For high-value commercial use cases, like those in financial services, data accuracy and completeness is all-important because your ability to identify the best opportunities and make good decisions is almost always proportional to your knowledge of the market.

Take a seemingly simple venture capital use case: I want to identify pre-Series A fintech companies in California and New York founded in the past 3 years that have raised between $100,000 and $1 million and last raised funds 4-8 months ago. If funding data and corporate information is incomplete or inaccurate, and/or funding events have not been properly categorized, the list of companies surfaced will likely exclude companies that meet the criteria, and include companies that don't meet the criteria.

For many use cases, it doesn't take many false positives or false negatives to render a data set effectively useless.

[1] http://www.elasticsearch.org/overview/kibana

agreed, we did some number crunching against crunchbase to look for the right investor profiles, making that into a usable product is much more involved

The VC industry seems like a tiny niche. But I feel like I've heard them talk about being a more general lead identification tool which has far more upside (ie, "show me all the companies in Seattle with at least 5 salespeople and at least $5m in funds raised").

A lot of the advice I have seen though is too take a niche industry and own it, then generalize. Its much easier to grab traction when you really know you exact sales targets.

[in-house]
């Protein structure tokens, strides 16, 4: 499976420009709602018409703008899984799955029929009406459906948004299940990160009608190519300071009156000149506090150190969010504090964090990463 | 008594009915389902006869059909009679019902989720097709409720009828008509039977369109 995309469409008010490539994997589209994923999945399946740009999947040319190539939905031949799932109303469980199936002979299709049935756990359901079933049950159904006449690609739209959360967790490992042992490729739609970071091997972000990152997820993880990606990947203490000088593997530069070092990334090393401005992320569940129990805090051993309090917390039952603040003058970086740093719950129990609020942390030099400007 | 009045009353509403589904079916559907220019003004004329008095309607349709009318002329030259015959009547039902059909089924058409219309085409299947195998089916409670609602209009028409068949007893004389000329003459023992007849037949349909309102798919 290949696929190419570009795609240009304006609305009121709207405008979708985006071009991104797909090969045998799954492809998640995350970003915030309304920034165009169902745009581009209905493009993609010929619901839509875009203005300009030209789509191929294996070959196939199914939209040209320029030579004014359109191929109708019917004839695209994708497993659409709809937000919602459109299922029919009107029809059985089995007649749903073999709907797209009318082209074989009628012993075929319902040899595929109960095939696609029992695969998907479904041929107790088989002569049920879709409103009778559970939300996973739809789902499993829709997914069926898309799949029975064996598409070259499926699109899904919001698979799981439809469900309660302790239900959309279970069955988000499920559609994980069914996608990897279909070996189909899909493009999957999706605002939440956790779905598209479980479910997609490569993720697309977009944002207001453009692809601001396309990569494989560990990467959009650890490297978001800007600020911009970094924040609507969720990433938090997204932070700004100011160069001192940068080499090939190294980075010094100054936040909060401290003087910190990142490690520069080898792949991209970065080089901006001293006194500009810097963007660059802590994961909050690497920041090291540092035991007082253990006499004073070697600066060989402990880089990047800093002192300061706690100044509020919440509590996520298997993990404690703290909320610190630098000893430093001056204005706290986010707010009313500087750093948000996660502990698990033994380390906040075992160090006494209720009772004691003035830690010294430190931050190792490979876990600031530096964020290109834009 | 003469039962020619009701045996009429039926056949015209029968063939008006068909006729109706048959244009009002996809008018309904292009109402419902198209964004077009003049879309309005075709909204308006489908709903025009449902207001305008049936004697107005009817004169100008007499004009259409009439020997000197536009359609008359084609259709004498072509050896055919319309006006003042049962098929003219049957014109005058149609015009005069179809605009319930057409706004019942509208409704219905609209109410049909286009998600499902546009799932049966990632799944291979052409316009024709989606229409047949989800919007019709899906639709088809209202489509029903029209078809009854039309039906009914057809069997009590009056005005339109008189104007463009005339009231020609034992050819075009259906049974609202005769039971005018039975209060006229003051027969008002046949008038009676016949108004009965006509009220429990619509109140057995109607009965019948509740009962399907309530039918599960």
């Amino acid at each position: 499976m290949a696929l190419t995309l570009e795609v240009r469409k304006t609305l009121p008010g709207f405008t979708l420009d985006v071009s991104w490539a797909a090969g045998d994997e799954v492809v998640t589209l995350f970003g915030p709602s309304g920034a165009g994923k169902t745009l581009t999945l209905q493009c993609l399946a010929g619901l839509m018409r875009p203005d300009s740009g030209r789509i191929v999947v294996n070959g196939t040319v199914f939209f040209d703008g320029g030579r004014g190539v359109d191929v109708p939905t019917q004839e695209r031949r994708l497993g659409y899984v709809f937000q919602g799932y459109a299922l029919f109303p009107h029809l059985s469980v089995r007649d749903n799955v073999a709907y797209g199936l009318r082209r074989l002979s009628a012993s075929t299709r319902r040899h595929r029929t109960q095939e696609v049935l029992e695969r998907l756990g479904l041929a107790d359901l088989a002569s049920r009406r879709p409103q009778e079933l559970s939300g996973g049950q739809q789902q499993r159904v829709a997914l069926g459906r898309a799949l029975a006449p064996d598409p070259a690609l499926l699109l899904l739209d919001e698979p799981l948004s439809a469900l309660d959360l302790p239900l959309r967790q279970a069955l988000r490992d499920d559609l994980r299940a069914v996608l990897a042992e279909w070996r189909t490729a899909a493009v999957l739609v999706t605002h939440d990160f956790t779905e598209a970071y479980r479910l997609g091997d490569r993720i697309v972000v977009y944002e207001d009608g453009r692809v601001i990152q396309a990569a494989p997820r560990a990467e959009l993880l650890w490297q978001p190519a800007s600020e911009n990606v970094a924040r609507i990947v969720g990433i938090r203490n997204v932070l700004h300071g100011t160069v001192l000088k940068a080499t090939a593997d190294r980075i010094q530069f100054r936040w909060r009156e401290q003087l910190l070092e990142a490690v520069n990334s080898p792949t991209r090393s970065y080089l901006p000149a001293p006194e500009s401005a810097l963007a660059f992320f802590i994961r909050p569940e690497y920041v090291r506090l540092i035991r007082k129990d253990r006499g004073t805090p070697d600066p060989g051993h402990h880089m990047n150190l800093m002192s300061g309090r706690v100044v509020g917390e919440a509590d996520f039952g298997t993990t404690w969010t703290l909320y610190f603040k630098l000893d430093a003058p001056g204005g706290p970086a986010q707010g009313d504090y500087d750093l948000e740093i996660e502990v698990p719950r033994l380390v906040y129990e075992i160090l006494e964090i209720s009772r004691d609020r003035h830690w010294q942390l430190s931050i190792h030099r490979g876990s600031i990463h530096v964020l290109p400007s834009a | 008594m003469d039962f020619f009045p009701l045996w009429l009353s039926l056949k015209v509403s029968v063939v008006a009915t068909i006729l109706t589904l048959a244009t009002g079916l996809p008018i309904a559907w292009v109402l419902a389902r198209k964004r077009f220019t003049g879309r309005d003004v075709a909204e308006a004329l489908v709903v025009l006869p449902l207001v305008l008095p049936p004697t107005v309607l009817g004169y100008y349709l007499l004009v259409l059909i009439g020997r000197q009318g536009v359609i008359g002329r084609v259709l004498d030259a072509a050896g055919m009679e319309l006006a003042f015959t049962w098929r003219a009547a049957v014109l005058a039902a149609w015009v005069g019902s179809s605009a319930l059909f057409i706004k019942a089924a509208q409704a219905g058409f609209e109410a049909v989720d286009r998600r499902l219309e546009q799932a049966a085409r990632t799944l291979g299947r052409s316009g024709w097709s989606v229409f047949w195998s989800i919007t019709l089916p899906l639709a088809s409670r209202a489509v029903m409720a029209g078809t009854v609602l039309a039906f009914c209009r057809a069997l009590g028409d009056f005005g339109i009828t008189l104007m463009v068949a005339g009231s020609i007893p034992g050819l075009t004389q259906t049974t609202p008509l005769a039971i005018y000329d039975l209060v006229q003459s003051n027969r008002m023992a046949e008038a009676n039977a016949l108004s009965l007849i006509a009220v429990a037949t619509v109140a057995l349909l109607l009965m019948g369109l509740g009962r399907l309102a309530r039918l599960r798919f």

The ironic thing about the niche in question is that it's arguably one that can be tackled quite happily without VC money (tech-savvy, relatively easy-to-reach B2B market, decent margin on an individual sale, small total market size but acquirer-friendly and can organically grow into other areas of finance intel driven by customer development).

Raising $11.5M in total commits them to generalising though, and there's no shortage of competent competition in the market-data aggregation space.

"The ironic thing about the niche in question is that it's arguably one that can be tackled quite happily without VC money"

At what scale and how long would that take? The VC/angel money allows you to move faster, take more chances and perhaps hire better and faster. And lose money. Important point.

Look at their pricing:


Then this:

"Today, Morrill’s curiosity and her 27-person team’s"

Imagine the payroll for those 27 people and how many subscriptions they have to sell with what is (for now) a niche product.

What are the figures on fully loaded labor costs for a 27 person team?

> What are the figures on fully loaded labor costs for a 27 person team?

Probably somewhere around $2mn - $4mn/year. That's a pretty big team for the amount of money raised to this point, they must be doing ok subscription-wise.

Somewhere (maybe the linked article) that it was 500 subscriptions for $400 a month meaning a little of 2M in annual revenue. 27 mouths to feed is a lot with that revenue.

Correct, like a better more niche discoverorg

Congratulations Danielle and team, really enjoy following along with your adventures via twitter and enjoy the daily newsletter from Mattermark. You're openness and candor is refreshing as well.

Congrats Danielle!

Congratulations! Y'all have had a wild ride so far, for being among the coolest and most practical companies in the data space

Danielle seems like a great founder.

congrats Danielle and Kevin (and team!), you guys are awesome :-)


Applications are open for YC Summer 2019

Guidelines | FAQ | Support | API | Security | Lists | Bookmarklet | Legal | Apply to YC | Contact